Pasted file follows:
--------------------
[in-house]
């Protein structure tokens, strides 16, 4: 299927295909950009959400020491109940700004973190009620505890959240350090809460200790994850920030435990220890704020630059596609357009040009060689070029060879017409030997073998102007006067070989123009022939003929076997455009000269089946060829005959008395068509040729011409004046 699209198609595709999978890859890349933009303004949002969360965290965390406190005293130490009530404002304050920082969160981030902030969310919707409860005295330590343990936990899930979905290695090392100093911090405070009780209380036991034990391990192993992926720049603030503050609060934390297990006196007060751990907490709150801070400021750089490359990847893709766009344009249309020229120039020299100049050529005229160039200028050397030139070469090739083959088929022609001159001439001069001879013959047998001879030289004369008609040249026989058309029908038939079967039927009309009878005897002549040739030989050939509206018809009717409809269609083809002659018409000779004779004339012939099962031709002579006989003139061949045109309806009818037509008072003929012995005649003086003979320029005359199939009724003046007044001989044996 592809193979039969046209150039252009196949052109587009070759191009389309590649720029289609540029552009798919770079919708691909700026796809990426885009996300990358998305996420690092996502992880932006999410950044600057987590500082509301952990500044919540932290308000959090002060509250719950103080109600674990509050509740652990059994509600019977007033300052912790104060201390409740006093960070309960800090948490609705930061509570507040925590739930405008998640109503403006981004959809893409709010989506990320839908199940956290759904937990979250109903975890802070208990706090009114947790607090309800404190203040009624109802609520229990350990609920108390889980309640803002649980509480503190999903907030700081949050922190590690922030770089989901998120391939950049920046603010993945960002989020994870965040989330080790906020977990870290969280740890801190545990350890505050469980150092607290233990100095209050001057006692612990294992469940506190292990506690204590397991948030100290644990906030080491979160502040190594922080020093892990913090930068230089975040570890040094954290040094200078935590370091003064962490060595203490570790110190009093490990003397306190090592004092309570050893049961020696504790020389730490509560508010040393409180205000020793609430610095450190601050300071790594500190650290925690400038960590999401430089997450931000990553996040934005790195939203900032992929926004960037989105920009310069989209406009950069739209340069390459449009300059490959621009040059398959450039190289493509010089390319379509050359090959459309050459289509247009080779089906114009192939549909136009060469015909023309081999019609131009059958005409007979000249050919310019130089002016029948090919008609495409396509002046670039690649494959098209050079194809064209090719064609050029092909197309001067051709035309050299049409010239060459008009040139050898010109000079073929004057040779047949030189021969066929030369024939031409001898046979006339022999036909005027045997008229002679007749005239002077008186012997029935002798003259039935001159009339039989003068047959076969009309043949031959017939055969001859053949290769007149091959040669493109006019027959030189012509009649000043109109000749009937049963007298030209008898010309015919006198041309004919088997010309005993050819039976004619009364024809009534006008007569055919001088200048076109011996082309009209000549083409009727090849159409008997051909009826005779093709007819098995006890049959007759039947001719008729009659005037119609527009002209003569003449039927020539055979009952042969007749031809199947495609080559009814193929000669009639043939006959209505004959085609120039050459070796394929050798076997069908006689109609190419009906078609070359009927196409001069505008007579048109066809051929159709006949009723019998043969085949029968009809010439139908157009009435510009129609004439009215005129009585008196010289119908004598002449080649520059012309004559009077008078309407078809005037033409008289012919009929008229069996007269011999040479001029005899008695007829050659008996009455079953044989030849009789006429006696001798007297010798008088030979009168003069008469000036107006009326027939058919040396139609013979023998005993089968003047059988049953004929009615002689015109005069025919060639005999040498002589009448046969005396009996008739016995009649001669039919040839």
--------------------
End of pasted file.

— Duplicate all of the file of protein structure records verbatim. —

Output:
[in-house]
């Protein structure tokens, strides 16, 4: 299927295909950009959400020491109940700004973190009620505890959240350090809460200790994850920030435990220890704020630059596609357009040009060689070029060879017409030997073998102007006067070989123009022939003929076997455009000269089946060829005959008395068509040729011409004046 699209198609595709999978890859890349933009303004949002969360965290965390406190005293130490009530404002304050920082969160981030902030969310919707409860005295330590343990936990899930979905290695090392100093911090405070009780209380036991034990391990192993992926720049603030503050609060934390297990006196007060751990907490709150801070400021750089490359990847893709766009344009249309020229120039020299100049050529005229160039200028050397030139070469090739083959088929022609001159001439001069001879013959047998001879030289004369008609040249026989058309029908038939079967039927009309009878005897002549040739030989050939509206018809009717409809269609083809002659018409000779004779004339012939099962031709002579006989003139061949045109309806009818037509008072003929012995005649003086003979320029005359199939009724003046007044001989044996 592809193979039969046209150039252009196949052109587009070759191009389309590649720029289609540029552009798919770079919708691909700026796809990426885009996300990358998305996420690092996502992880932006999410950044600057987590500082509301952990500044919540932290308000959090002060509250719950103080109600674990509050509740652990059994509600019977007033300052912790104060201390409740006093960070309960800090948490609705930061509570507040925590739930405008998640109503403006981004959809893409709010989506990320839908199940956290759904937990979250109903975890802070208990706090009114947790607090309800404190203040009624109802609520229990350990609920108390889980309640803002649980509480503190999903907030700081949050922190590690922030770089989901998120391939950049920046603010993945960002989020994870965040989330080790906020977990870290969280740890801190545990350890505050469980150092607290233990100095209050001057006692612990294992469940506190292990506690204590397991948030100290644990906030080491979160502040190594922080020093892990913090930068230089975040570890040094954290040094200078935590370091003064962490060595203490570790110190009093490990003397306190090592004092309570050893049961020696504790020389730490509560508010040393409180205000020793609430610095450190601050300071790594500190650290925690400038960590999401430089997450931000990553996040934005790195939203900032992929926004960037989105920009310069989209406009950069739209340069390459449009300059490959621009040059398959450039190289493509010089390319379509050359090959459309050459289509247009080779089906114009192939549909136009060469015909023309081999019609131009059958005409007979000249050919310019130089002016029948090919008609495409396509002046670039690649494959098209050079194809064209090719064609050029092909197309001067051709035309050299049409010239060459008009040139050898010109000079073929004057040779047949030189021969066929030369024939031409001898046979006339022999036909005027045997008229002679007749005239002077008186012997029935002798003259039935001159009339039989003068047959076969009309043949031959017939055969001859053949290769007149091959040669493109006019027959030189012509009649000043109109000749009937049963007298030209008898010309015919006198041309004919088997010309005993050819039976004619009364024809009534006008007569055919001088200048076109011996082309009209000549083409009727090849159409008997051909009826005779093709007819098995006890049959007759039947001719008729009659005037119609527009002209003569003449039927020539055979009952042969007749031809199947495609080559009814193929000669009639043939006959209505004959085609120039050459070796394929050798076997069908006689109609190419009906078609070359009927196409001069505008007579048109066809051929159709006949009723019998043969085949029968009809010439139908157009009435510009129609004439009215005129009585008196010289119908004598002449080649520059012309004559009077008078309407078809005037033409008289012919009929008229069996007269011999040479001029005899008695007829050659008996009455079953044989030849009789006429006696001798007297010798008088030979009168003069008469000036107006009326027939058919040396139609013979023998005993089968003047059988049953004929009615002689015109005069025919060639005999040498002589009448046969005396009996008739016995009649001669039919040839």